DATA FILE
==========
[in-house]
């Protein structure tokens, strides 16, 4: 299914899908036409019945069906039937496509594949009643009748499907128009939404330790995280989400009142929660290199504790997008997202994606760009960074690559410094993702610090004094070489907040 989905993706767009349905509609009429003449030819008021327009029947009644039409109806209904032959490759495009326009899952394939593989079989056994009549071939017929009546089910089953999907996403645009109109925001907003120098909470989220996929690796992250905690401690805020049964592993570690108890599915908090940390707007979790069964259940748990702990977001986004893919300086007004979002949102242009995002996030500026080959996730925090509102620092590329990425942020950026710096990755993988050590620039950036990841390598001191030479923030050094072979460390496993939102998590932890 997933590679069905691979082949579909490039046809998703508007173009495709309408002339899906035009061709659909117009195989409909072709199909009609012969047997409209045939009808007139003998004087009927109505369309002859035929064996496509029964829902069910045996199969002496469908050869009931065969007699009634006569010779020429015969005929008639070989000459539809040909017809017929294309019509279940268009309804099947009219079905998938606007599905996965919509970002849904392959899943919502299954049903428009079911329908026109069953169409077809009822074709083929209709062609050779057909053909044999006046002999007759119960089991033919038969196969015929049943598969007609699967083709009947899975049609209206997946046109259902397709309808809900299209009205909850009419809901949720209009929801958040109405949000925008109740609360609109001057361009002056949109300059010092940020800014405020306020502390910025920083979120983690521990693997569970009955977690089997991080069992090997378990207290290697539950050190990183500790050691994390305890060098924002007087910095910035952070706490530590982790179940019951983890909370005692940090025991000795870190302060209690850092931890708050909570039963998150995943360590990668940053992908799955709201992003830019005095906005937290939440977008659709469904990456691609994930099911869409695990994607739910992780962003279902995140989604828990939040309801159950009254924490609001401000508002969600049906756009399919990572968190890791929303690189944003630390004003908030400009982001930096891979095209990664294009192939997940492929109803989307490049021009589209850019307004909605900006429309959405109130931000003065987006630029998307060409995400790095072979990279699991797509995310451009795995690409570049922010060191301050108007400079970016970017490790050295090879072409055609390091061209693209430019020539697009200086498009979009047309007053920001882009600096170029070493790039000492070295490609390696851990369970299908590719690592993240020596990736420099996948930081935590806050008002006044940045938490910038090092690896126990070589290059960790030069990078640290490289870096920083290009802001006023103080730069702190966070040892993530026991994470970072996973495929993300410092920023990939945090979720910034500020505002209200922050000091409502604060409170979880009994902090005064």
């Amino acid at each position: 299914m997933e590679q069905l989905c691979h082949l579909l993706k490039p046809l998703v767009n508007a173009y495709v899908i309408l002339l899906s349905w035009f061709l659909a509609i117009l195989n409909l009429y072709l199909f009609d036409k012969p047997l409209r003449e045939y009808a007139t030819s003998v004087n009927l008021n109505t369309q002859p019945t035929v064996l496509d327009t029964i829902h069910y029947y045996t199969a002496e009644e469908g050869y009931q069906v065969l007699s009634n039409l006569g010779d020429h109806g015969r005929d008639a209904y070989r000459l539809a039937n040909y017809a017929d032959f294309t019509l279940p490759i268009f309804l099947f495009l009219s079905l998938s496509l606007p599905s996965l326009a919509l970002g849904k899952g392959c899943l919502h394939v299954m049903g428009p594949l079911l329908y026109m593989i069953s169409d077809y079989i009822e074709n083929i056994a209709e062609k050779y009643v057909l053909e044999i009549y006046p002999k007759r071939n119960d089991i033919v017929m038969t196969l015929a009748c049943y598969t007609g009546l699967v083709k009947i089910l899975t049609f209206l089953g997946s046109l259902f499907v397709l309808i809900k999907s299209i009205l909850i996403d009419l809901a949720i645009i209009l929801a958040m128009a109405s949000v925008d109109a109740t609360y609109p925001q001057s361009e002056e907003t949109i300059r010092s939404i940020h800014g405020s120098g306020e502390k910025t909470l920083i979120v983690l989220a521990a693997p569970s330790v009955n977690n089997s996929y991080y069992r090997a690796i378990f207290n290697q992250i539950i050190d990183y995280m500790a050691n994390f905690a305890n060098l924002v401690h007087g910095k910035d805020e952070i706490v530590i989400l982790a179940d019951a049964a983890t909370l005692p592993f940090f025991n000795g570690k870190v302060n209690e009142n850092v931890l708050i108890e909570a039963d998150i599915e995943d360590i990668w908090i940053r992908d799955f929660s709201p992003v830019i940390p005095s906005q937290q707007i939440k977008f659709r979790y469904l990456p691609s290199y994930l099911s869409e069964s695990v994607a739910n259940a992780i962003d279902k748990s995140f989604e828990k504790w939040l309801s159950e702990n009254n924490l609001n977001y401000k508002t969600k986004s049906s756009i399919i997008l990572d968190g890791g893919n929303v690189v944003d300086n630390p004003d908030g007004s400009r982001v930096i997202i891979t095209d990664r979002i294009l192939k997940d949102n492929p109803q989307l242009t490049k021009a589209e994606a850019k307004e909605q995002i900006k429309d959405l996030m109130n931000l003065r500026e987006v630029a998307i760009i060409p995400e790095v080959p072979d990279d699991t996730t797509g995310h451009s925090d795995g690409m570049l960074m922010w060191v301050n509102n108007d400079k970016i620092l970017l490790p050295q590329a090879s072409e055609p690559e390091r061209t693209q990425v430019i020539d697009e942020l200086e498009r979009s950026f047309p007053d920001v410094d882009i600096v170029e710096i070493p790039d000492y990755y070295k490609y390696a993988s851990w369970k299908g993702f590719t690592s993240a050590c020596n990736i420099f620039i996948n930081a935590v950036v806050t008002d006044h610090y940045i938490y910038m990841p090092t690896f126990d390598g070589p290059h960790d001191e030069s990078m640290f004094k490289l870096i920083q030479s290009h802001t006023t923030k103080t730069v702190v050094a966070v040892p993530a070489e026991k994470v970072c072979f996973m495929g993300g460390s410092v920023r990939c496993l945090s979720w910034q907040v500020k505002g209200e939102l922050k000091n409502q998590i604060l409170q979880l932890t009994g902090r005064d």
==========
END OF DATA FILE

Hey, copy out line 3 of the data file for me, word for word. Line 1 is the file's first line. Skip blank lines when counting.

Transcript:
């Amino acid at each position: 299914m997933e590679q069905l989905c691979h082949l579909l993706k490039p046809l998703v767009n508007a173009y495709v899908i309408l002339l899906s349905w035009f061709l659909a509609i117009l195989n409909l009429y072709l199909f009609d036409k012969p047997l409209r003449e045939y009808a007139t030819s003998v004087n009927l008021n109505t369309q002859p019945t035929v064996l496509d327009t029964i829902h069910y029947y045996t199969a002496e009644e469908g050869y009931q069906v065969l007699s009634n039409l006569g010779d020429h109806g015969r005929d008639a209904y070989r000459l539809a039937n040909y017809a017929d032959f294309t019509l279940p490759i268009f309804l099947f495009l009219s079905l998938s496509l606007p599905s996965l326009a919509l970002g849904k899952g392959c899943l919502h394939v299954m049903g428009p594949l079911l329908y026109m593989i069953s169409d077809y079989i009822e074709n083929i056994a209709e062609k050779y009643v057909l053909e044999i009549y006046p002999k007759r071939n119960d089991i033919v017929m038969t196969l015929a009748c049943y598969t007609g009546l699967v083709k009947i089910l899975t049609f209206l089953g997946s046109l259902f499907v397709l309808i809900k999907s299209i009205l909850i996403d009419l809901a949720i645009i209009l929801a958040m128009a109405s949000v925008d109109a109740t609360y609109p925001q001057s361009e002056e907003t949109i300059r010092s939404i940020h800014g405020s120098g306020e502390k910025t909470l920083i979120v983690l989220a521990a693997p569970s330790v009955n977690n089997s996929y991080y069992r090997a690796i378990f207290n290697q992250i539950i050190d990183y995280m500790a050691n994390f905690a305890n060098l924002v401690h007087g910095k910035d805020e952070i706490v530590i989400l982790a179940d019951a049964a983890t909370l005692p592993f940090f025991n000795g570690k870190v302060n209690e009142n850092v931890l708050i108890e909570a039963d998150i599915e995943d360590i990668w908090i940053r992908d799955f929660s709201p992003v830019i940390p005095s906005q937290q707007i939440k977008f659709r979790y469904l990456p691609s290199y994930l099911s869409e069964s695990v994607a739910n259940a992780i962003d279902k748990s995140f989604e828990k504790w939040l309801s159950e702990n009254n924490l609001n977001y401000k508002t969600k986004s049906s756009i399919i997008l990572d968190g890791g893919n929303v690189v944003d300086n630390p004003d908030g007004s400009r982001v930096i997202i891979t095209d990664r979002i294009l192939k997940d949102n492929p109803q989307l242009t490049k021009a589209e994606a850019k307004e909605q995002i900006k429309d959405l996030m109130n931000l003065r500026e987006v630029a998307i760009i060409p995400e790095v080959p072979d990279d699991t996730t797509g995310h451009s925090d795995g690409m570049l960074m922010w060191v301050n509102n108007d400079k970016i620092l970017l490790p050295q590329a090879s072409e055609p690559e390091r061209t693209q990425v430019i020539d697009e942020l200086e498009r979009s950026f047309p007053d920001v410094d882009i600096v170029e710096i070493p790039d000492y990755y070295k490609y390696a993988s851990w369970k299908g993702f590719t690592s993240a050590c020596n990736i420099f620039i996948n930081a935590v950036v806050t008002d006044h610090y940045i938490y910038m990841p090092t690896f126990d390598g070589p290059h960790d001191e030069s990078m640290f004094k490289l870096i920083q030479s290009h802001t006023t923030k103080t730069v702190v050094a966070v040892p993530a070489e026991k994470v970072c072979f996973m495929g993300g460390s410092v920023r990939c496993l945090s979720w910034q907040v500020k505002g209200e939102l922050k000091n409502q998590i604060l409170q979880l932890t009994g902090r005064d």